Uyghur American Association calls on Secretary Kerry to raise Uyghur human rights concerns at U.S.-China Strategic and Economic Dialogue

Sa, 07/08/2014 - 18:56 -- Kanat
 U.S. Secretary of State John Kerry

For immediate release
July 8, 2014, 5:45 pm EST
Contact: Uyghur American Association +1 (202) 478 1920

The Uyghur American Association (UAA) asks U.S. Secretary of State John Kerry to raise Uyghur human rights issues with Chinese counterparts at the July 9-10 U.S.-China Strategic and Economic Dialogue. UAA urges Secretary Kerry:

“The U.S.-China Strategic and Economic Dialogue is an opportunity for U.S. officials to seek responses from Chinese officials to human rights concerns. There is a trail of Chinese government human rights violations against the Uyghur people for which those responsible should be held to account,” said Alim Seytoff in a statement from Washington, DC.

“The Uyghur people have no voice with which to express their concerns, especially since the onset of the one-year anti-terror campaign in May. Moderate dissenters are harshly imprisoned, the Internet is heavily censored and freedom of expression is routinely abused. It is under these conditions that those with the available forum can make a difference in the lives of millions of Uyghurs.”

UAA is concerned that a May 23, 2014 announcement of a one-year anti-terror campaign in East Turkestan has resulted in a systemic human rights violations in East Turkestan.

Since May 23, Chinese authorities have followed through on the crackdown and Chinese and overseas media have reported on a series of region wide “Cultural Revolution-style” mass trials, death sentences, and executions:

  • Chinese government announces on May 25 the detention of over 200 suspects and the breaking up of “23 terror and religious extremism groups” during May in Hotan, Kashgar and Aksu prefectures (Xinhua, The Guardian).

  • On May 27, BBC reports the detention of five suspects in Hotan alleged to be members of a “terror group” (Xinhua).

  • Amnesty International calls the public sentencing in Ghulja of 55 people a “[s]hameful stadium ‘show trial’” in a May 29 press release. In front of 7,000 people, of the 55, three people were handed death sentences (BBC).

  • China Central Television broadcasts the sentencing of eighty-one people on June 5. Nine were given death sentences and three others death sentences with two-year reprieves. The trials were held in six cities across the region (The New York Times, BBC).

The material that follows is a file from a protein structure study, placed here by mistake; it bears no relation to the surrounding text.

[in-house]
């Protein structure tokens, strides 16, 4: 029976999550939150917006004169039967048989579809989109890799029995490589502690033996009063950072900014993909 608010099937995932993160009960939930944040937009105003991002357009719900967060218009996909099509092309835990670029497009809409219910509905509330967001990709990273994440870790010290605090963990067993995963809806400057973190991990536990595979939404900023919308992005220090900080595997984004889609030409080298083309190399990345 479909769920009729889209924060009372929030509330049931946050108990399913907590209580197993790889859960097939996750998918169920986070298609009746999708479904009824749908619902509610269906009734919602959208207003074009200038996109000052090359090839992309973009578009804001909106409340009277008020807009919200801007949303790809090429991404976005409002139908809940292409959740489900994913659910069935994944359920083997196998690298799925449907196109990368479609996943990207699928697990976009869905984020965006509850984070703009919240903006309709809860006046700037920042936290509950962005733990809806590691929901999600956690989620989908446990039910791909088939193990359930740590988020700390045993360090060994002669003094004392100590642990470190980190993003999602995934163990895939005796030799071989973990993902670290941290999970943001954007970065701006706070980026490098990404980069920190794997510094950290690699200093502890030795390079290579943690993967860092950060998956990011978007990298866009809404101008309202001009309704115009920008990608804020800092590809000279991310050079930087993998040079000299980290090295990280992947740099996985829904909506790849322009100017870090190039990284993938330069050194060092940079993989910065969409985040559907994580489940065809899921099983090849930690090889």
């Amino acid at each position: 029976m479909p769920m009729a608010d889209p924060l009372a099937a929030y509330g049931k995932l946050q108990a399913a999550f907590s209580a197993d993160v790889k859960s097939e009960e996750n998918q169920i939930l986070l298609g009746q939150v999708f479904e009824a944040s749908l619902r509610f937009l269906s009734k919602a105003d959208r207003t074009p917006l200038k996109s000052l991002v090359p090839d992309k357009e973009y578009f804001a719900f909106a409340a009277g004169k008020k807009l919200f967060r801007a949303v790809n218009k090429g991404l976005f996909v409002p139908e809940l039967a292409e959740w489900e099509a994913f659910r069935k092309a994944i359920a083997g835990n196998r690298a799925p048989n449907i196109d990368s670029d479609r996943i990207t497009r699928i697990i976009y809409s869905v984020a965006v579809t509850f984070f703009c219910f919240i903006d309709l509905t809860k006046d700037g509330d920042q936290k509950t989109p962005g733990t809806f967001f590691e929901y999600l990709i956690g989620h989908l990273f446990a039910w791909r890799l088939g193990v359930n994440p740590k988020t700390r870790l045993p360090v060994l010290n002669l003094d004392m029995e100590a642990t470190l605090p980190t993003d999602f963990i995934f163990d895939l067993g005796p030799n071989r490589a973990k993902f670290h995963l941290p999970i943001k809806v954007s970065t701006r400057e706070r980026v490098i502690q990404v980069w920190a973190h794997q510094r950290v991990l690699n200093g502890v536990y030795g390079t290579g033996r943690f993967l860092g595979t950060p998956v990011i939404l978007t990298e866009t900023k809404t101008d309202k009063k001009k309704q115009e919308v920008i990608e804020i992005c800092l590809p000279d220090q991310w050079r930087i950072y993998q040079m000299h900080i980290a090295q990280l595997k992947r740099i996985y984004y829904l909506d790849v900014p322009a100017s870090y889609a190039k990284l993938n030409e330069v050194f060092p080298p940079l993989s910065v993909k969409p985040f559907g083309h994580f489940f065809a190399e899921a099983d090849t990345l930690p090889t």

• On June 5, Xinjiang Net reports the detention of 29 suspects in Urumchi for “inciting separatism and other crimes” (The New York Times, BBC).

  • The New York Times reports that three Uyghurs are sentenced to death for their role in an alleged “terror” attack on October 28, 2013 in Beijing. Five others were given sentences ranging from five years to life.

  • On June 16, state media outlet, China Daily details how since May 23 Chinese public security forces have detained 60 suspects, who allegedly “belonged to nine terrorist-related gangs plus one religious extremist group.”

  • A June 23 report in The New York Times cites a Legal Daily article describing the breaking up of “32 terrorist groups and the sentencing of 315 people to prison terms, death row or other punishment…The sentences were handed out in 120 separate court cases.” These measures were all taken since the announcement of the one-year crackdown. The New York Times report adds the information “could not be independently confirmed, and official versions of violent events in Xinjiang are often murky.”

  • Reuters details the public sentencing of nine people “for up to 14 years” at a public sentencing in front of 3,000 people. In the same article, Reuters describes how Chinese authorities in Chapchal issued arrest warrants for 25 people and announced the detention of 14 other suspects.

  • Citing Chinese state media, a June 30 report in Al Jazeera details how 113 people were sentenced from between 14 years to life for “inciting ethnic hatred and belonging to a ‘terrorist organization.’” The sentences were handed down in the Kashgar region.

  • Four people are charged with “murder and terrorism” for their alleged roles in a March 1 attack on Kunming train station (BBC).

  • Legal Daily announces that 40 “violent terror gangs” and 400 people have been “taken down” since the May 23, 2014 announcement of a one-year crackdown on terror (Reuters).

All of the above measures were undertaken in just over six weeks and indicate a widespread and possibly arbitrary crackdown is underway in East Turkestan. While UAA is unequivocally opposed to all forms of violence, UAA is concerned that due process of law has not been observed in these cases, given the speed and atmosphere of retribution in the region. Furthermore, China’s lack of transparency in so called terrorism cases and conflation between peaceful dissent and violence is call for concern over the legitimacy of the current crackdown.